Where can I get my drugs checked?
Drug checking takes place at community partner sites such as overdose prevention sites (OPS) and supervised consumptions sites (SCS) around BC. Drug checking has also been offered at some music festivals in BC, such as Basscoast and Shambhala, as well as some smaller community pop-up events. Find our some of the locations where you can get your drugs tested with and FTIR and test strips here.

What happens at a drug check?

  • Give a small sample (the size of a matchstick head) to the technician.
  • Answer some questions about whether you’ve already used the drug and where you got the drug.
  • Sample gets placed on the spectrometer.
  • Wait about 5-10 minutes per sample.
  • Fentanyl and/or benzodiazepine test strips will be used on some of your sample. (This confirms whether or not the sample contains fentanyl and/or benzodiazepines).
  • Get a result slip with your sample’s results written down for you to take with you.

Drugs checking can tell you a lot about your substances but not everything!

  • Even if you know where your drugs come from and trust your source, your drugs may still contain unexpected and dangerous substances.
  • Drug checking can help reduce risk by providing information about what is actually in a substance, allowing you to make better-informed decisions and use more safely.

What we CAN tell you about your sample:

  • Identify 4-5  other substances and cutting agents that may be mixed in or used as a filler.
  • Estimate percentages of substances in a sample
  • Determine whether your sample contains fentanyl and some fentanyl analogues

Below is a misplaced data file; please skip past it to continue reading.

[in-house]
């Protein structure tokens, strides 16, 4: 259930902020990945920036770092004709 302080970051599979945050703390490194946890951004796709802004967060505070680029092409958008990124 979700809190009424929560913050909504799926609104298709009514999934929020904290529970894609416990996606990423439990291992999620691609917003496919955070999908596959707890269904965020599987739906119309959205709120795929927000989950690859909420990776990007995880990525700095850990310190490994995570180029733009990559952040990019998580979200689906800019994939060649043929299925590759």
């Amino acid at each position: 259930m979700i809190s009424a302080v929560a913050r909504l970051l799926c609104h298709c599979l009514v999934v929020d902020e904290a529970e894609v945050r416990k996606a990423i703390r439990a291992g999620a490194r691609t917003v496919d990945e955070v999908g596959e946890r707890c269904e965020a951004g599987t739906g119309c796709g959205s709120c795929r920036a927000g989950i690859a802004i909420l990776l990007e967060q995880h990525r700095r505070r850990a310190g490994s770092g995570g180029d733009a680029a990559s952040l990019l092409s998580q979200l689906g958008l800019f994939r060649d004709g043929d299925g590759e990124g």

• Determine whether your sample contains benzodiazepines and some benzo analogues

What we CANNOT tell you about your sample:

  • Detect substances present in small amounts (less than about 5%) with the FTIR
  • Tell you the exact percentages of what is in your sample
  • Detect new or unknown substances we don’t have in our reference database
  • Reliably distinguish between specific substances with similar chemical make-up (e.g. 2C- family, fentanyl analogues)
  • Determine if the whole drug intended for use is free of contaminants. Only the small sample provided is being tested and all other drugs or contaminants may be present in the rest of the drug batch. For example, fentanyl may be present in the rest of the drug in the baggie, but not in the small amount being tested.

Checking your drugs cannot guarantee that a drug is safe to use. The FTIR and test strips may occasionally miss fentanyl, fentanyl analogues, or other dangerous substances.


Ways to stay safe:

  • Have a buddy
  • Start low, go slow
  • Use one drug at a time
  • Have an overdose plan
  • Carry naloxone
  • Be aware of your health and tolerance

If you choose not to use your drugs after you get them tested, the technician can safely dispose of them at the testing site.

For more harm reduction information check out Toward the Heart

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400-1045 Howe St, Vancouver, BC V6Z 2A9

E: [email protected] | T: (778) 945-7616 | F: (604) 428-5183